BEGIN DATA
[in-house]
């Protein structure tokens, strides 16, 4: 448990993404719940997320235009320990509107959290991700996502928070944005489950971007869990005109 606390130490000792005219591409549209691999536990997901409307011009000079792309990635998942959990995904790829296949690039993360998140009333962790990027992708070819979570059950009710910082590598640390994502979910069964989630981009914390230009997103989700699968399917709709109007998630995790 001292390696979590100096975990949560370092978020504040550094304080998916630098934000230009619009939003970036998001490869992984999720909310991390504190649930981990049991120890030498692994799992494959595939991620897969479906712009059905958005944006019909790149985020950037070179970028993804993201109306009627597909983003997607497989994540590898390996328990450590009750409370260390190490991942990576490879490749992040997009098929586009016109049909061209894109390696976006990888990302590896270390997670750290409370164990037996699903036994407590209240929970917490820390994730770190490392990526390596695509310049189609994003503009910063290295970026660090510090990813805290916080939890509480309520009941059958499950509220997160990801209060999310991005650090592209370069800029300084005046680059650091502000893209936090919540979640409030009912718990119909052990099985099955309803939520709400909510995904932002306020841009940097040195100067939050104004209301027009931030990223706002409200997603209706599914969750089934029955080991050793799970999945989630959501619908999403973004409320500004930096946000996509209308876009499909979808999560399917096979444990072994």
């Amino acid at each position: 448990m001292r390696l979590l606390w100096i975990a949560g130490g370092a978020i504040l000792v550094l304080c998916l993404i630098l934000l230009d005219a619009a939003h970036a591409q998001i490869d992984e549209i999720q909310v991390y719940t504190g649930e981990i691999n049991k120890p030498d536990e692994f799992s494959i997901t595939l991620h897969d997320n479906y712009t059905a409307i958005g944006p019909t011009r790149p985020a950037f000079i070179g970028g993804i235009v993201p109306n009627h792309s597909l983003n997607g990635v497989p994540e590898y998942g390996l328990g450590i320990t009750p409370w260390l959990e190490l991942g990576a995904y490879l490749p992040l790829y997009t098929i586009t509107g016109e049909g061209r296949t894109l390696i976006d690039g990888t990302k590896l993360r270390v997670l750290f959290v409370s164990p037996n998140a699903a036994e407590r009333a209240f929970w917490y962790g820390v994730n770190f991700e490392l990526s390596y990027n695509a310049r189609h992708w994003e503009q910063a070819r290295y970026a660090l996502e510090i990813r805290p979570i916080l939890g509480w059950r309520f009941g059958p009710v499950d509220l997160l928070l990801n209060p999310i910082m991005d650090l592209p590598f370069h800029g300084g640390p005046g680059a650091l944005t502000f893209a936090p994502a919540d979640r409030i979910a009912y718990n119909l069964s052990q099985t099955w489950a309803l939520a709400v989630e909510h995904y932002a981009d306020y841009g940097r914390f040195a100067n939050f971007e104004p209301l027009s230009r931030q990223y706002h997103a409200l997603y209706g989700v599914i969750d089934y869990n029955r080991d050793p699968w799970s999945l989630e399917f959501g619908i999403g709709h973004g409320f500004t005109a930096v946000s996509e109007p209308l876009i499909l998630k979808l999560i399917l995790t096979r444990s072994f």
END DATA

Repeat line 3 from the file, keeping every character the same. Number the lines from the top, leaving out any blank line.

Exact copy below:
């Amino acid at each position: 448990m001292r390696l979590l606390w100096i975990a949560g130490g370092a978020i504040l000792v550094l304080c998916l993404i630098l934000l230009d005219a619009a939003h970036a591409q998001i490869d992984e549209i999720q909310v991390y719940t504190g649930e981990i691999n049991k120890p030498d536990e692994f799992s494959i997901t595939l991620h897969d997320n479906y712009t059905a409307i958005g944006p019909t011009r790149p985020a950037f000079i070179g970028g993804i235009v993201p109306n009627h792309s597909l983003n997607g990635v497989p994540e590898y998942g390996l328990g450590i320990t009750p409370w260390l959990e190490l991942g990576a995904y490879l490749p992040l790829y997009t098929i586009t509107g016109e049909g061209r296949t894109l390696i976006d690039g990888t990302k590896l993360r270390v997670l750290f959290v409370s164990p037996n998140a699903a036994e407590r009333a209240f929970w917490y962790g820390v994730n770190f991700e490392l990526s390596y990027n695509a310049r189609h992708w994003e503009q910063a070819r290295y970026a660090l996502e510090i990813r805290p979570i916080l939890g509480w059950r309520f009941g059958p009710v499950d509220l997160l928070l990801n209060p999310i910082m991005d650090l592209p590598f370069h800029g300084g640390p005046g680059a650091l944005t502000f893209a936090p994502a919540d979640r409030i979910a009912y718990n119909l069964s052990q099985t099955w489950a309803l939520a709400v989630e909510h995904y932002a981009d306020y841009g940097r914390f040195a100067n939050f971007e104004p209301l027009s230009r931030q990223y706002h997103a409200l997603y209706g989700v599914i969750d089934y869990n029955r080991d050793p699968w799970s999945l989630e399917f959501g619908i999403g709709h973004g409320f500004t005109a930096v946000s996509e109007p209308l876009i499909l998630k979808l999560i399917l995790t096979r444990s072994f």